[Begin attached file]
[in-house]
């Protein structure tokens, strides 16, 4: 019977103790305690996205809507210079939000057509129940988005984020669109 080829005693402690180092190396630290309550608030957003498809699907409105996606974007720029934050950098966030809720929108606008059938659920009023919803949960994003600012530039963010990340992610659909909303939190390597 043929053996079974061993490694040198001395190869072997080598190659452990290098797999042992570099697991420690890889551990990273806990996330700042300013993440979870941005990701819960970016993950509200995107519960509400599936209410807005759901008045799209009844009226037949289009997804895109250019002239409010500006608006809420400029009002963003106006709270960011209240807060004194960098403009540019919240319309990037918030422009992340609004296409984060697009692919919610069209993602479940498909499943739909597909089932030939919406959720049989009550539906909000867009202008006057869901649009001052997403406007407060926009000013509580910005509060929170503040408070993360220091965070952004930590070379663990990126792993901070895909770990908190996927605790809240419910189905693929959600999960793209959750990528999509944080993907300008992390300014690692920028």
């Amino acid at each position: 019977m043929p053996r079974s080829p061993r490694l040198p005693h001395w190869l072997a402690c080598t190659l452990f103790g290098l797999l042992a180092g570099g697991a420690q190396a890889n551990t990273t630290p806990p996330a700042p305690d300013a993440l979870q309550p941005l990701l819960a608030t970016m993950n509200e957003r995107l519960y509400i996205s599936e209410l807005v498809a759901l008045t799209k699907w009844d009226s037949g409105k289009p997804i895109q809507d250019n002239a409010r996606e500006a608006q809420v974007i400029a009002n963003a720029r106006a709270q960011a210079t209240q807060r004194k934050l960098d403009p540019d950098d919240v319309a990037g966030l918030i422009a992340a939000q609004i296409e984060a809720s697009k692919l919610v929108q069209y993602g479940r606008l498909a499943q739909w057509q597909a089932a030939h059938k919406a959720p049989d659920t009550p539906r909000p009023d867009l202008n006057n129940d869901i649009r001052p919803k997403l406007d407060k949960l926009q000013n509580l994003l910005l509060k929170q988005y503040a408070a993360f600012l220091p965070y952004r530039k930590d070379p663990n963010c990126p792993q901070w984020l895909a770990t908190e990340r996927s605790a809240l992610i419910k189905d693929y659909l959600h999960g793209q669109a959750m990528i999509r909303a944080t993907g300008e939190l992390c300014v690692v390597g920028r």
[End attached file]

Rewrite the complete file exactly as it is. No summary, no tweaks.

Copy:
[in-house]
């Protein structure tokens, strides 16, 4: 019977103790305690996205809507210079939000057509129940988005984020669109 080829005693402690180092190396630290309550608030957003498809699907409105996606974007720029934050950098966030809720929108606008059938659920009023919803949960994003600012530039963010990340992610659909909303939190390597 043929053996079974061993490694040198001395190869072997080598190659452990290098797999042992570099697991420690890889551990990273806990996330700042300013993440979870941005990701819960970016993950509200995107519960509400599936209410807005759901008045799209009844009226037949289009997804895109250019002239409010500006608006809420400029009002963003106006709270960011209240807060004194960098403009540019919240319309990037918030422009992340609004296409984060697009692919919610069209993602479940498909499943739909597909089932030939919406959720049989009550539906909000867009202008006057869901649009001052997403406007407060926009000013509580910005509060929170503040408070993360220091965070952004930590070379663990990126792993901070895909770990908190996927605790809240419910189905693929959600999960793209959750990528999509944080993907300008992390300014690692920028």
């Amino acid at each position: 019977m043929p053996r079974s080829p061993r490694l040198p005693h001395w190869l072997a402690c080598t190659l452990f103790g290098l797999l042992a180092g570099g697991a420690q190396a890889n551990t990273t630290p806990p996330a700042p305690d300013a993440l979870q309550p941005l990701l819960a608030t970016m993950n509200e957003r995107l519960y509400i996205s599936e209410l807005v498809a759901l008045t799209k699907w009844d009226s037949g409105k289009p997804i895109q809507d250019n002239a409010r996606e500006a608006q809420v974007i400029a009002n963003a720029r106006a709270q960011a210079t209240q807060r004194k934050l960098d403009p540019d950098d919240v319309a990037g966030l918030i422009a992340a939000q609004i296409e984060a809720s697009k692919l919610v929108q069209y993602g479940r606008l498909a499943q739909w057509q597909a089932a030939h059938k919406a959720p049989d659920t009550p539906r909000p009023d867009l202008n006057n129940d869901i649009r001052p919803k997403l406007d407060k949960l926009q000013n509580l994003l910005l509060k929170q988005y503040a408070a993360f600012l220091p965070y952004r530039k930590d070379p663990n963010c990126p792993q901070w984020l895909a770990t908190e990340r996927s605790a809240l992610i419910k189905d693929y659909l959600h999960g793209q669109a959750m990528i999509r909303a944080t993907g300008e939190l992390c300014v690692v390597g920028r």